Collins Mini Survey Computer System, circa 1978.  Stead-Wells spirometer with the Mini Survey Computer system. Computer came with 8K of memory and a teletype unit.   Programs were loaded using punched paper tape.  From ‘Collins’ Catalog of Pulmonary Function Testing Instruments”, undated by likely from around 1978, page 1-25.


deVilbiss Surveyor I, late 1970’s.  Photograph courtesy of Richard H. Lord of µPward Concepts.  Developed by Biotrine Inc. for deVilbiss.   It had an embedded 6800 (8-bit) processor and used a ceramic pneumotachograph.  It had a 40 character single-line display.  A small text printer and an HP pen plotter were options.


Vitalograph Spirometer, Model S, 1980.  Probably the first computer-based system from Vitalograph.  From InfoWorld Sep 15, 1980, page 22.


CDX Autospiro from the late 1970′s or early 1980’s.  Used a vortex-shedding mass flow sensor.  Probably completely digital but limited by the digital displays available at that time.  Cheap LCD displays were still a decade or two away.  Found on a Dotmed listing.


Gould 5000 IV, 1983: The Gould 5000 IV was capable of performing spirometry, single-breath DLCO, closing volumes and either helium dilution or nitrogen washout lung volumes.  It came with a “large 9″ CRT for real-time graphics” and used a dry, rolling-seal spirometer.  Photo from a sales brochure courtesy of James Sullivan, BA, RPFT, Supervisor, Pulmonary Laboratories, Memorial Sloan Kettering Cancer Center


Pneumedics Dataloop Spirometer, 1984:  Pneumotach-based.  Photo from a sales brochure courtesy of James Sullivan, BA, RPFT, Supervisor, Pulmonary Laboratories, Memorial Sloan Kettering Cancer Center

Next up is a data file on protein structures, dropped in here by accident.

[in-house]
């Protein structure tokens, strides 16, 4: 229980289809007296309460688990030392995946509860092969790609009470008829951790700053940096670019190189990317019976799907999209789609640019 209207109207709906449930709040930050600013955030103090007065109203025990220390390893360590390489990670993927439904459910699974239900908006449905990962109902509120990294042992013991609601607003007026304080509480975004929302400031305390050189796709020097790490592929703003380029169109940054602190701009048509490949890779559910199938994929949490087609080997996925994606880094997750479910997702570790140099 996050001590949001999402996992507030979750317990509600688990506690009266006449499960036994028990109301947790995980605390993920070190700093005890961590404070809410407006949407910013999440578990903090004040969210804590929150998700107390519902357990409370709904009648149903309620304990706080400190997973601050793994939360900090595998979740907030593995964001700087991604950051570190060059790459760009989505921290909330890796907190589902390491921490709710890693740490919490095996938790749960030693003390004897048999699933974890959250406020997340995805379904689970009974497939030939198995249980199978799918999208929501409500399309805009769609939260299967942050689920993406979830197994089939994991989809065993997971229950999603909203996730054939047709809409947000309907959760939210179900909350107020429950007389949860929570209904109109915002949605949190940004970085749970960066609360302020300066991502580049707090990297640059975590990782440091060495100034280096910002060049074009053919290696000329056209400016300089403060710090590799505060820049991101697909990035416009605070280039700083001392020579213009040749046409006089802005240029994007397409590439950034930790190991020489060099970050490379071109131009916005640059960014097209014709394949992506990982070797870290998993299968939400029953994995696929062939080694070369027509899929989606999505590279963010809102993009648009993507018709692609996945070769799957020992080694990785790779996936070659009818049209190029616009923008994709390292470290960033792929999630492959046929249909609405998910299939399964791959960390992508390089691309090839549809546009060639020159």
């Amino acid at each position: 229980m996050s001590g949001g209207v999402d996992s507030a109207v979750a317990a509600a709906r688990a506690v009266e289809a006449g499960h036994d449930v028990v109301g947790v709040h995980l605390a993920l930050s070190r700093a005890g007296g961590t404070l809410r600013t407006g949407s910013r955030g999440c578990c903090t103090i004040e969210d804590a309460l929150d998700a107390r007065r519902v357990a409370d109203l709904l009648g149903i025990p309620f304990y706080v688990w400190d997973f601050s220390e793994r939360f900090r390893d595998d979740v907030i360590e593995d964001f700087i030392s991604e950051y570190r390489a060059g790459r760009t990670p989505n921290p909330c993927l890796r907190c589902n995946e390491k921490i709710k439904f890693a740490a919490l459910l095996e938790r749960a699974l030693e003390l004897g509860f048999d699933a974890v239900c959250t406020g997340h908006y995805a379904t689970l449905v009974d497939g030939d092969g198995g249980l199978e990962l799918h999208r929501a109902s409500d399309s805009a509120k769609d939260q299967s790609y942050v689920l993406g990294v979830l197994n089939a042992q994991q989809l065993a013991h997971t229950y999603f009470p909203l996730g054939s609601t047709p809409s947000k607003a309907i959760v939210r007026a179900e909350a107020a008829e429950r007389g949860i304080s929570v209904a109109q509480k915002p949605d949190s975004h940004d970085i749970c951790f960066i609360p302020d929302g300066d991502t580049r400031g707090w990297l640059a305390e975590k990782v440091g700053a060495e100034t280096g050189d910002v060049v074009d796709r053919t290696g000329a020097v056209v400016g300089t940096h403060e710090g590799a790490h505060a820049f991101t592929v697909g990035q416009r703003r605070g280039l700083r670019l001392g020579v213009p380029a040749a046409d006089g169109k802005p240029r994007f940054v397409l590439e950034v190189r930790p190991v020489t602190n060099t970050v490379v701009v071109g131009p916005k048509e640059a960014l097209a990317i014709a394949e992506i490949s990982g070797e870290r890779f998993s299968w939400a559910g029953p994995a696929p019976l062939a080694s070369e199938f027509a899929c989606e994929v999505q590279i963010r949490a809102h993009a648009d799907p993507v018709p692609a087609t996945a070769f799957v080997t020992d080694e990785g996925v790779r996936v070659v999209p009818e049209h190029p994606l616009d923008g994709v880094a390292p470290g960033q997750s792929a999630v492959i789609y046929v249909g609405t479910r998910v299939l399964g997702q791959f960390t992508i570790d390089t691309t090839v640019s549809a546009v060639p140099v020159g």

Spirometrics 2500, 1980’s.  Spirometers kept getting smaller and lighter.  Pneumotach based.  From a Dotmed Listing.  


Micro Medical turbine spirometer, 1987.  One of the very first hand-held spirometers.  From: Gunawardena KA, Houston K, Smith AP.  Evaluation of the turbine pocket spirometer.  Thorax 1987; 42: 689-693. Page 690.


CDX SpiroComp, 1987.  Used an un-heated Fleish pneumotach.  From Office Spirometry. A practical guide to the selection and use of spirometers.  By PL Enright and RE Hyatt.  Published by Lea and Febiger, 1987.  Page 109.


Medical Equipment Designs MultiSpiro PC, 1987.  Originally manufactured by Biotrine and re-sold by Medical Equipment Designs.  Used a ceramic pneumotach with an integral temperature sensor.  From Office Spirometry. A practical guide to the selection and use of spirometers.  By PL Enright and RE Hyatt.  Published by Lea and Febiger, 1987.  Page 135.

Spirometer_SpiroScreen_Gould_SRL_1987 Originally manufactured by Chest Corporation of Japan and re-sold by SpectraMed, a division or subsidiary of Gould/SRL.  From Office Spirometry. A practical guide to the selection and use of spirometers.  By PL Enright and RE Hyatt.  Published by Lea and Febiger, 1987.  Page 113.


CDX101, 1987.  Manufactured by CDX for Mayo Pulmonary Services as the 3M/Mayo2001.  Included a telephone modem to transmit results. From Office Spirometry. A practical guide to the selection and use of spirometers.  By PL Enright and RE Hyatt.  Published by Lea and Febiger, 1987.  Page 109.

Brentwood SpiroScan 4000, 1992.  Image courtesy Michael B. Jaffe, PhD.


Spirometerics 4000, 1990’s.  One of the first spirometers with a graphics LCD display.  Pneumotach based.  From a Dotmed listing


Creative Biomedics DX Plus spirometer, late 1990’s.  From a Creative Biomedics sales brochure. Many PC-based spirometry systems have a birthday cake with candles displayed on the screen as an incentive during spirometry. This spirometer came with its own birthday cake!


Puritan Bennett PS600, circa 1990’s.  A volume displacement spirometer that included a microprocessor.  Found on an Ebay listing.


Spirometrics CMD/PC-Flow+, 1997.  Page 1 of a brochure kindly provided by Angela Cole, RN.


A Koko Legend Spirometer.  Typical of the electronic spirometers of today, it has a color LCD touch display and is battery powered.

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PFT History by Richard Johnston is licensed under a Creative Commons Attribution-NonCommercial 4.0 International License.

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The diverse, quirky and mostly forgotten history of Pulmonary Function testing